Wednesday, June 26, 2013

Across the US: Book Talks via Skype

This past school year, my students and I had many opportunities, one basically leading to another.  As you may have read in some of my previous posts, my class was given the privilege to chat with explorer Mark Wood as he was preparing for his ascent of Mt. Everest.  To go along with this experience as we talked to and followed him on his journey, we did a daily read aloud.

My principal suggested that we read the novel Peak, by Roland Smith to supplement this experience.  My students LOVED this novel, even though it may have been a little mature for them, but the description of the experience was as close to real as it can get!  As we were reading the novel together, we would check Mark's updates of his status on Facebook from Everest and the stuff he was describing we were learning about through our novel at the same time!  This novel led my students and me to study the country of Nepal, learn about the people and their culture, look up facts about Mt. Everest, and google pictures of frostbite and of the equipment that explorers use to climb the mountain.  

My students became so involved and curious about Mt. Everest and the experience that Mark Wood was having, that they looked forward to coming to class every day and engaging themselves in our study of this explorer and the intimidating task he was trying to accomplish.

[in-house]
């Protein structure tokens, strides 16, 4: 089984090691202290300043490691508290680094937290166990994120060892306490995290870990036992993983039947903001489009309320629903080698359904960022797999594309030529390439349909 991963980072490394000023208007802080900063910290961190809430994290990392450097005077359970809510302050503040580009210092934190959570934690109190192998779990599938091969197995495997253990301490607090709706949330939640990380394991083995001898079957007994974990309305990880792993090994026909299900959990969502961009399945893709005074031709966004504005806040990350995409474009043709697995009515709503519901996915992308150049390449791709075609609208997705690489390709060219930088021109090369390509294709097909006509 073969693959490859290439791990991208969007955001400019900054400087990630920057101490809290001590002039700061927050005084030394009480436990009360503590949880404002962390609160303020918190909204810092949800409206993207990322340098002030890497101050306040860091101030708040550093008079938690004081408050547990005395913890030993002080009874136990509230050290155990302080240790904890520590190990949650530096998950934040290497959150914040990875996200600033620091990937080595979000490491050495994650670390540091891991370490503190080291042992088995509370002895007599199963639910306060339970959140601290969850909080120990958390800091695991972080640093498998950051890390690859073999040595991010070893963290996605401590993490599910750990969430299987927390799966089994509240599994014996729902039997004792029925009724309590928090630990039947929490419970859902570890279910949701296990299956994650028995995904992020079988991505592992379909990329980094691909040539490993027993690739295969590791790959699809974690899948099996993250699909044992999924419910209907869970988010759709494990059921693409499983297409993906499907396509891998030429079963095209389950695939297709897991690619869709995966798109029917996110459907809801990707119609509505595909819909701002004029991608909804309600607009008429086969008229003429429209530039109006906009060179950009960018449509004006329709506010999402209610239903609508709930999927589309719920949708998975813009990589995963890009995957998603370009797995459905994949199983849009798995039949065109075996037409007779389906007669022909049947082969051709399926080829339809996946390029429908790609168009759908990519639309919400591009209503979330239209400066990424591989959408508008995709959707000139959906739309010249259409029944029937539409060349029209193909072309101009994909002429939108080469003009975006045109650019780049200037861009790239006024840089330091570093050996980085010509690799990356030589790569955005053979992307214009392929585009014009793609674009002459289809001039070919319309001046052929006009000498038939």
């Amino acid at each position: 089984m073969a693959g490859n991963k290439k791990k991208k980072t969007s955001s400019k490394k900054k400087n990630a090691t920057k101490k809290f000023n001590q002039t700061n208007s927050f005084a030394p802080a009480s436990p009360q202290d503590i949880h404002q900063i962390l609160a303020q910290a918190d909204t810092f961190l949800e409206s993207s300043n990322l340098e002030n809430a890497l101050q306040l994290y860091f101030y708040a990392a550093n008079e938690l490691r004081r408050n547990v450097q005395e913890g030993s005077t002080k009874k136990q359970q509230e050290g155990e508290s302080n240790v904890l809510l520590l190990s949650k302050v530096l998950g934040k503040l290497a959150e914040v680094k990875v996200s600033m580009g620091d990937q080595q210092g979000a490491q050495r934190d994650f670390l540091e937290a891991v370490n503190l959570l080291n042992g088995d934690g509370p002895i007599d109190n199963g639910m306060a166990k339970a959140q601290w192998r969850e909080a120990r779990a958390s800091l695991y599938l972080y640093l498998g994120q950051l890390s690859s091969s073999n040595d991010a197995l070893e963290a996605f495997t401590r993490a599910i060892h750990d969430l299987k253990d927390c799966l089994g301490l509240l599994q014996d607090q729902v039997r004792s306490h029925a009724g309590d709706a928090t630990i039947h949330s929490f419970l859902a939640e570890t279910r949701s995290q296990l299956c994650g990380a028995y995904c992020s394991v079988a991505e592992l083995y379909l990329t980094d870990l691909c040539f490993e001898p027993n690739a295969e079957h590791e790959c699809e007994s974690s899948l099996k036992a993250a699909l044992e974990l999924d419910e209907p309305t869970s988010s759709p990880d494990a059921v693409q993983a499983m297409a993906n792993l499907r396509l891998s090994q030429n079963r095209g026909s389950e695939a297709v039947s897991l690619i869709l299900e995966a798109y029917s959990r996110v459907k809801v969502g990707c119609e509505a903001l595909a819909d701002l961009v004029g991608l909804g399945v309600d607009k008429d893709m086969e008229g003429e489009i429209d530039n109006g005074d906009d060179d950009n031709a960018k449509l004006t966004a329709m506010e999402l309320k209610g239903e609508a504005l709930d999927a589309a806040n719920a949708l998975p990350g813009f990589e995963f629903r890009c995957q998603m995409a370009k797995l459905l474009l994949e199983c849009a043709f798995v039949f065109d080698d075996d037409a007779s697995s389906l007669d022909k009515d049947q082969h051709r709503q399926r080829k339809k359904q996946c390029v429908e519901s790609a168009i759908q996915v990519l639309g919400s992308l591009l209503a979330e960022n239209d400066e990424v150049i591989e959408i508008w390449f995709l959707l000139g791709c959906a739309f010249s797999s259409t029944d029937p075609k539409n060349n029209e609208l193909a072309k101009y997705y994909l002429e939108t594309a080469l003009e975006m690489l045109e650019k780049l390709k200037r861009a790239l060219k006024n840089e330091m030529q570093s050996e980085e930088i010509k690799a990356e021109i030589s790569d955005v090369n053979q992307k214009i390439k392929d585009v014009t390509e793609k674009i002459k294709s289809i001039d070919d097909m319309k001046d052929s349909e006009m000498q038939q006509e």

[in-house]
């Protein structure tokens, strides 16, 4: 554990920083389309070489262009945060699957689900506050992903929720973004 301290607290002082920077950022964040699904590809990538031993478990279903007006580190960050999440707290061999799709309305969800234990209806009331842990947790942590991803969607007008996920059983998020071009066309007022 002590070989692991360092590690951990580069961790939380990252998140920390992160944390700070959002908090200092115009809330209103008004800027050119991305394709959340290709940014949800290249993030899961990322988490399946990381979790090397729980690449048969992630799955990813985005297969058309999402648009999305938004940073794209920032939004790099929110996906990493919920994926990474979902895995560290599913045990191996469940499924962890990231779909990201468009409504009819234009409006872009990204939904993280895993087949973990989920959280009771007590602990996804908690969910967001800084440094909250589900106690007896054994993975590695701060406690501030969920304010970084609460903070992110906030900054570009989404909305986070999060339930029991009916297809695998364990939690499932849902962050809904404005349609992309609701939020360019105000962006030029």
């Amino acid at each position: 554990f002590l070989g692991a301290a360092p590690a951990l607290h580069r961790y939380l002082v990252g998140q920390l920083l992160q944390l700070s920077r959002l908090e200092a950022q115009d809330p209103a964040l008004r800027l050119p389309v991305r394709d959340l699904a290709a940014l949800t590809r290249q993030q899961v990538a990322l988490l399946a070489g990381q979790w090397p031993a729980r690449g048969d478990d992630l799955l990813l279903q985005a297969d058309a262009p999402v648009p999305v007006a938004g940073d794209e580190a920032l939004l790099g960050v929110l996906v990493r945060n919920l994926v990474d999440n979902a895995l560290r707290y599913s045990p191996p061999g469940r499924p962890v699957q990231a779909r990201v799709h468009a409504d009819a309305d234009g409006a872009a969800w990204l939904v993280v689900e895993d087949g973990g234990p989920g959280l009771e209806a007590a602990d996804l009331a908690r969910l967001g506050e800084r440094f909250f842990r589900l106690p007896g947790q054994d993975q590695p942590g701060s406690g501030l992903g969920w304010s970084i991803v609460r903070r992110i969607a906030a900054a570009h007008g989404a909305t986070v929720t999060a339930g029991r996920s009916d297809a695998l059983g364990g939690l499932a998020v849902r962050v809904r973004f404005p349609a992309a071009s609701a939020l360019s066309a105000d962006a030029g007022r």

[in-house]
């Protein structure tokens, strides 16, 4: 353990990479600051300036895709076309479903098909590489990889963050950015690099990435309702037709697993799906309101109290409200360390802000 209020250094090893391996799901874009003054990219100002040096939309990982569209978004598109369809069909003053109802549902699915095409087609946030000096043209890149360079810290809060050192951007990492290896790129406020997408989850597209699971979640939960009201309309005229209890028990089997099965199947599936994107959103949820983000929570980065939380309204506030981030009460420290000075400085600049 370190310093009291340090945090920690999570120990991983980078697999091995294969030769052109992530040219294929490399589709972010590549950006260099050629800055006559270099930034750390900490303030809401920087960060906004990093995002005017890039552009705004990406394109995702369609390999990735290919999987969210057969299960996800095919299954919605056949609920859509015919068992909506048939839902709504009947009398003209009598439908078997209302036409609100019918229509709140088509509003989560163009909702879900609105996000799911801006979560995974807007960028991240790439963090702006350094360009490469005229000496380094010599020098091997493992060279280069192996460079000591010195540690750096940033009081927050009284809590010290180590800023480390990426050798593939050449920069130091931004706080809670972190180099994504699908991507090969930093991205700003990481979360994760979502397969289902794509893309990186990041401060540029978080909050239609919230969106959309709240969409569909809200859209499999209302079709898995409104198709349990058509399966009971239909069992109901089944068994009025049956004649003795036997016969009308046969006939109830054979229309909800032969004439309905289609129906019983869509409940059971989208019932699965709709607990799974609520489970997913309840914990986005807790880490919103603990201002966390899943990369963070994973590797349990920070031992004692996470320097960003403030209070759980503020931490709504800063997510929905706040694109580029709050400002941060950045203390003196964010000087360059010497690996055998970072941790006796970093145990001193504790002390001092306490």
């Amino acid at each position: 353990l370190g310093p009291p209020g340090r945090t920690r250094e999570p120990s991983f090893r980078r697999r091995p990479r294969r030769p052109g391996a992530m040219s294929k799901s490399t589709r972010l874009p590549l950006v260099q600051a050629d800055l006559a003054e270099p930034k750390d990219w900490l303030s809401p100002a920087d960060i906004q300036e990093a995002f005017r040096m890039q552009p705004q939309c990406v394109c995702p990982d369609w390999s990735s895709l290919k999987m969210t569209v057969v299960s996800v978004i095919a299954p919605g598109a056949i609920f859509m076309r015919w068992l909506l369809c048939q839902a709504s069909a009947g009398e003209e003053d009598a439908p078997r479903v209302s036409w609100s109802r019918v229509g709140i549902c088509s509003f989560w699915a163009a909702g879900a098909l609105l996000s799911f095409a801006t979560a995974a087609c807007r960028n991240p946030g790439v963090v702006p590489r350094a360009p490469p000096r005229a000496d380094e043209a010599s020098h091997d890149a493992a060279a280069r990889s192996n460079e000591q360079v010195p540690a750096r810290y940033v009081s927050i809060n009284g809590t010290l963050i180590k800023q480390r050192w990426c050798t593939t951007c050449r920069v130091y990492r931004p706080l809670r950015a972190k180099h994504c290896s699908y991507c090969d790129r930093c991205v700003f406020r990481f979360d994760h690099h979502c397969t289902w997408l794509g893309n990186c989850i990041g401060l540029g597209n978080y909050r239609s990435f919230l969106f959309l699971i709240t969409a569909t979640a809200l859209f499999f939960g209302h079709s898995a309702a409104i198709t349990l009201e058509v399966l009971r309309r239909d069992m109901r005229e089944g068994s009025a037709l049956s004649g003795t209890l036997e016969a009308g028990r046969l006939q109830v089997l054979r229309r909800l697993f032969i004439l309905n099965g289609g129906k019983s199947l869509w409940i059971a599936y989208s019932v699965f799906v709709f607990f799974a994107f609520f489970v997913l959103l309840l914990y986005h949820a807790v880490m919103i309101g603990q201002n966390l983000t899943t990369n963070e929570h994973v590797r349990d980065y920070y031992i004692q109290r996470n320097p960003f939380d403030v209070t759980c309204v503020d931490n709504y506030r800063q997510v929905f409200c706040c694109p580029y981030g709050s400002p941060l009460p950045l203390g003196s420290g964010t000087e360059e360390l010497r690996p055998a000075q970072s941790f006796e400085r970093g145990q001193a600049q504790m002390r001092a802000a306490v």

Also by being involved in the Skype call with Mark, I was able to establish other connections with teachers.  We were able to connect with a class in rural Montana, who also had the opportunity to connect with Mark on Mt. Everest.  There happened to be a student in this class who was also reading the book Peak.  From this, we came up with the idea of connecting with the class through Skype to share thoughts and comments on the book Peak.

They gave a short summary of the book, they talked about their favorite part of the book, they talked about what they would have done if they were the main character, and they also gave their opinions about the theme of the book.  After we talked about Peak though, the other class began to share about a book series that they were reading called Everest.  Again, the students gave summaries and basically gave book reviews of the series to my class, which in turn built their interest in reading the series.

Soon, the students were asking each other their own questions and some of the questions my kids came up with wowed me!  Again, this was towards the end of the year, so their learning of things we did in the classroom this year was evident.
One student asked:  "How does your book Everest relate to our book Peak?
Another students asked:  "Can anyone relate to any of the characters in the story?"
One of my students commented that the series Everest was like Hunger Games in a way.

The richness of the discussion was so beneficial for my students, and their ownership of what they were saying during the discussion was evident.  Since they were connecting with students from a different state through Skype, they put forth a different sort of effort and excitement than they would have if we were just talking amongst ourselves in the classroom...